For several years I have worked with healthcare customers deploying, managing, and supporting Citrix environments that serve applications and desktops to thousands of users.
Citrix Virtual Apps and Desktops tends to be a popular choice for healthcare customers wanting to virtualize their applications and desktops, often due to the complexity of health IT, supporting many different applications from SaaS to modern thick apps and legacy apps, providing access out to other healthcare organizations, and keeping patient data secure at all times. Citrix performs well in this field and can solve many of the challenges and requirements mentioned.
With healthcare though, due to how healthcare staff work, their needs, and the typical applications that are used, there are particular issues that I have witnessed in this field that I haven’t so much witnessed in others, or at least not to the same scale. As such, I would like to highlight the three I have come across most recently and how you can help avoid or troubleshoot those issues more efficiently.
Audio and Dictation Issues
Dictation in particular is prominent in healthcare. With the many consultant visits by patients every day, the consultant dictates notes for that patient into their EHR app, for a secretary then to transcribe the audio to text, into a letter that can be sent to the patient or simply to be stored on the system. This method of work uses a consultant’s time efficiently.
I have seen in the past secretaries complain of poor audio quality in relation to these dictation audio files. Sometimes audio skips, slows down and then speeds up, and so on, or does not work at all.
Figure 1 – Audio bandwidth (bright green line graph in bottom left chart) is being heavily utilized when there isn’t much bandwidth available for Citrix (top right graph with connection speed) which can lead to poor experience.
Audio in a Citrix Virtual Apps and Desktops environment can be subject to poor latency, having a negative effect on how audio is delivered to the client. Otherwise, it could simply be impacted by missing best practice configuration.
To troubleshoot, if the issue is poor audio quality, firstly check the user’s latency when they are connected to Citrix. This is the most simple and quickest thing to check first. You can use a tool like Citrix Director, or your third-party solution if you have one. You should also check if the ICA connection is facing packet loss. This is a little more difficult when using a tool like Director, but can be achieved using third-party tools, or some packet captures between the endpoint and Citrix server. If the user is working remotely, you will want to make sure your third-party tool, if you have one, can still report on latency.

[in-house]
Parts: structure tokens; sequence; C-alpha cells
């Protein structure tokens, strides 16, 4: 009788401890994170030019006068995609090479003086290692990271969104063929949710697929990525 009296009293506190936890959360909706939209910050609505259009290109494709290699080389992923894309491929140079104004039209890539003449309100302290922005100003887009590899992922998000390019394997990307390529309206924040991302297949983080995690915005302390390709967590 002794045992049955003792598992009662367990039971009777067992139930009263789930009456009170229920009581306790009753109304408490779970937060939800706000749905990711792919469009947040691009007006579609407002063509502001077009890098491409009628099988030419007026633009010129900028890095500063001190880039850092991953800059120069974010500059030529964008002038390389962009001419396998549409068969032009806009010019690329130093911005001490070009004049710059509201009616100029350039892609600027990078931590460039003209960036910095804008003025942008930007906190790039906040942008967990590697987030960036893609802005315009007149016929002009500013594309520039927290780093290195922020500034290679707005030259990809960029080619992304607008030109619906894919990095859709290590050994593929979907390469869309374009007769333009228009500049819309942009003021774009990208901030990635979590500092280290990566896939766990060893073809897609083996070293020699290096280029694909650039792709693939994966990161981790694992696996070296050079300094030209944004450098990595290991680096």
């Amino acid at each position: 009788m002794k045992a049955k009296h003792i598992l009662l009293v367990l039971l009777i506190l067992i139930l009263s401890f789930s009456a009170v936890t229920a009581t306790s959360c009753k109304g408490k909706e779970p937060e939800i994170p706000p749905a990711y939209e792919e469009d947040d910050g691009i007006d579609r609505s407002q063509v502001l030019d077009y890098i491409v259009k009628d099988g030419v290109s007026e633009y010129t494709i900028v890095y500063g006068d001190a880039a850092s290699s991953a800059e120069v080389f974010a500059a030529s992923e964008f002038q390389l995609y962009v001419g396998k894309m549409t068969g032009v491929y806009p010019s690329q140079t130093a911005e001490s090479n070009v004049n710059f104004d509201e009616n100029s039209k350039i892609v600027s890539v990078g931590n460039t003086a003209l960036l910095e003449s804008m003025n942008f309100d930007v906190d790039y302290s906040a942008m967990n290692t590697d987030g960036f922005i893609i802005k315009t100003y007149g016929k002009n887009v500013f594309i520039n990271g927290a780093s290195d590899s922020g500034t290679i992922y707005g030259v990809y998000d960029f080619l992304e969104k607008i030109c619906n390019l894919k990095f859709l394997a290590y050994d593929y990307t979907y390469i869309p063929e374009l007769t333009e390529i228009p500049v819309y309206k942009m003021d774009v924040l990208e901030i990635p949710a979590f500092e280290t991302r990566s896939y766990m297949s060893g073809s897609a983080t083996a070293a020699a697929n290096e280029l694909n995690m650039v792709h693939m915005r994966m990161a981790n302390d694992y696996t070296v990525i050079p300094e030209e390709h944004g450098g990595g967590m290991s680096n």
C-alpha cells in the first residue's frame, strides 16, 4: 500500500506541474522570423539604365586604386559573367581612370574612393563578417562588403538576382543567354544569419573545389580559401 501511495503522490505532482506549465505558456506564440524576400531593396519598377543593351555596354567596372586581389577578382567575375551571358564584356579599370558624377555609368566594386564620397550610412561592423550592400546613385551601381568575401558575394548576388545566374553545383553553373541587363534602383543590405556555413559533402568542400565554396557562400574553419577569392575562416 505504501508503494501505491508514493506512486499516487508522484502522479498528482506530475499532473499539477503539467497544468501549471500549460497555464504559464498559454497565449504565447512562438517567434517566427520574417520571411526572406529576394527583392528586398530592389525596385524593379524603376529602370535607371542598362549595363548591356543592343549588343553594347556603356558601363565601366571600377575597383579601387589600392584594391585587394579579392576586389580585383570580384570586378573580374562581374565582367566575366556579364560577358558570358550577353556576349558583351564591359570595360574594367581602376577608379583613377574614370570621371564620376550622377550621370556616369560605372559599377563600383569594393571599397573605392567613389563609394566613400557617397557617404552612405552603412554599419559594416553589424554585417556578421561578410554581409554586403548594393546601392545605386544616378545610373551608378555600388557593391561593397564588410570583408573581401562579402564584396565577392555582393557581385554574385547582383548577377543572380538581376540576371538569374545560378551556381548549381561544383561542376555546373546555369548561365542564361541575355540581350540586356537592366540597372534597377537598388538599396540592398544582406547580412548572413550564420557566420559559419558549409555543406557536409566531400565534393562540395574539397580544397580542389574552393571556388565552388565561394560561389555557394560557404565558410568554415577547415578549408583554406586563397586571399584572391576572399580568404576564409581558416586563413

Secondly, you should analyse the consumption of the audio virtual channel. I have written an article previously explaining how incorporating this task into your troubleshooting steps could help you determine if audio bandwidth throughput is low due to a misconfigured Citrix policy, or due to other virtual channel contending for the user’s bandwidth, such as high video bandwidth consumption, which can then negatively impact the audio virtual channel, especially if no QoS is in place.
Finally, to avoid many of the audio performance problems your users may face in the first place, you should take a task to review your audio configuration for your Virtual Apps and Desktops deployment. As a starter, the Audio quality policy in Citrix Studio should be set to Medium. Secondly, you should adopt the use of Audio over RTP (Real-time Transport Protocol). This is the recommended protocol to use when delivering audio from a Citrix environment to the end user. It does require some configuration and firewall policies to be open but has most definitely in my experience solved many audio quality issues in the past.
Long Logon Times
Long logon times and associated user complaints are not unique to healthcare environments in any case, but healthcare has some of the highest user logon counts across any industry. Firstly, healthcare organizations typically run 24/7, and staff come and go as part of shifts. This means that throughout a day or week, the number of times that EHR app delivered via Citrix is launched enters the thousands. On the other hand, an individual user may launch a Citrix session multiple times per day. The hospital has many different kiosk or shared workstations that are used by many clinicians each day, and individual clinicians may launch Citrix apps from several PCs as they move between wards and so on.
That is why logon times are crucial for healthcare, because if those logon times are slow, they will most likely be realised in a healthcare environment, and the helpdesk are most likely to receive calls about it.